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Anthony Bourdain: Women Of Color Reflect On His Impact 

Anthony Bourdain: Women Of Color Reflect On His Impact

As news of Anthony Bourdain’s death by suicide broke around the world, it was met with a wave of profound sadness. Bourdain’s colleagues and fans recalled the enormous impact he had made, not only as a Chef, Writer, and Television Host but also more fundamentally as a person. Anthony Bourdain truly seemed to be the same person regardless of whether the cameras were rolling or not. His words revealed a deep sincerity and compassion, which shone brightly in sharp relief against his “rockstar” persona.

Anthony Bourdain used his voice to address racism in the restaurant industry and to champion immigrant restaurant workers, but he didn’t restrict his commentary to his own industry. I like to call such writing ‘word-broth’ – it’s soothing if you’re heartsick from the world’s injustices but scathing if you’re complicit in said injustices. Some of the best word-broth Bourdain gave us was about Henry Kissinger. Excerpted from his 2001 book A Cook’s Tour, Anthony Bourdain does not mince his words:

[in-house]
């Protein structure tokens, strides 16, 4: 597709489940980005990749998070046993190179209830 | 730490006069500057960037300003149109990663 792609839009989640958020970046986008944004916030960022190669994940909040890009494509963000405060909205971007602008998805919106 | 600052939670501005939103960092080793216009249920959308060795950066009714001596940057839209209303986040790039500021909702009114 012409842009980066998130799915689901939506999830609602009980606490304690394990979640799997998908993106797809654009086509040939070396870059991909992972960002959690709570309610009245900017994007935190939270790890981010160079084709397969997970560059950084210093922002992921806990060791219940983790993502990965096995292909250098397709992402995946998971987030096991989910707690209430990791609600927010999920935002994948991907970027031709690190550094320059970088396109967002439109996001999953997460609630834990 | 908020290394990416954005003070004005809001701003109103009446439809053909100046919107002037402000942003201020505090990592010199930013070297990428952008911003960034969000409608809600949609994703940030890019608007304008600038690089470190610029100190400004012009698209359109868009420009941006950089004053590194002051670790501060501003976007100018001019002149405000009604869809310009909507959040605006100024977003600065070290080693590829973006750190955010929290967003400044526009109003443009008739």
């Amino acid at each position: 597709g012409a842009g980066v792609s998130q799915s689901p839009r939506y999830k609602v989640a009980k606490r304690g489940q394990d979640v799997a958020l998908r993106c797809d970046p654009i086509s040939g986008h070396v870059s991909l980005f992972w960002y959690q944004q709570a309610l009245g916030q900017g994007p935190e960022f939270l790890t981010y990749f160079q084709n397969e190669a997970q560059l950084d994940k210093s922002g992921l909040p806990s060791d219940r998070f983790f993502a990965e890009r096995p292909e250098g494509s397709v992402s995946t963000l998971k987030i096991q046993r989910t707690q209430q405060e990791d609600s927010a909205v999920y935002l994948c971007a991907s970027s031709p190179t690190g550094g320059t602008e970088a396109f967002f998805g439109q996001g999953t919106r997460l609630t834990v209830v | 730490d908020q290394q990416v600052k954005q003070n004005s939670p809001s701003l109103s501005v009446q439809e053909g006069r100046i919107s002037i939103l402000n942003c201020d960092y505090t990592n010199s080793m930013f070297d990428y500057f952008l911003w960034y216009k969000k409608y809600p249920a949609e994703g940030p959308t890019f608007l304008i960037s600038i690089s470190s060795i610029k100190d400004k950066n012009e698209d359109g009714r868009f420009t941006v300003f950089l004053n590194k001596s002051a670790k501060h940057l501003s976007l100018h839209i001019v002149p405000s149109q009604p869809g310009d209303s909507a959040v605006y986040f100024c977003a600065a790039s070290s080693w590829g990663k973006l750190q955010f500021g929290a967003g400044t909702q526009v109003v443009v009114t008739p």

“Once you’ve been to Cambodia, you’ll never stop wanting to beat Henry Kissinger to death with your bare hands. You will never again open a newspaper and read about that treacherous, prevaricating, murderous scumbag sitting down for a nice chat with Charlie Rose or attending some black-tie affair for a new glossy magazine without choking. Witness what Henry did in Cambodia – the fruits of his genius for statesmanship – and you will never understand why he’s not sitting in the dock at The Hague next to Milošević.”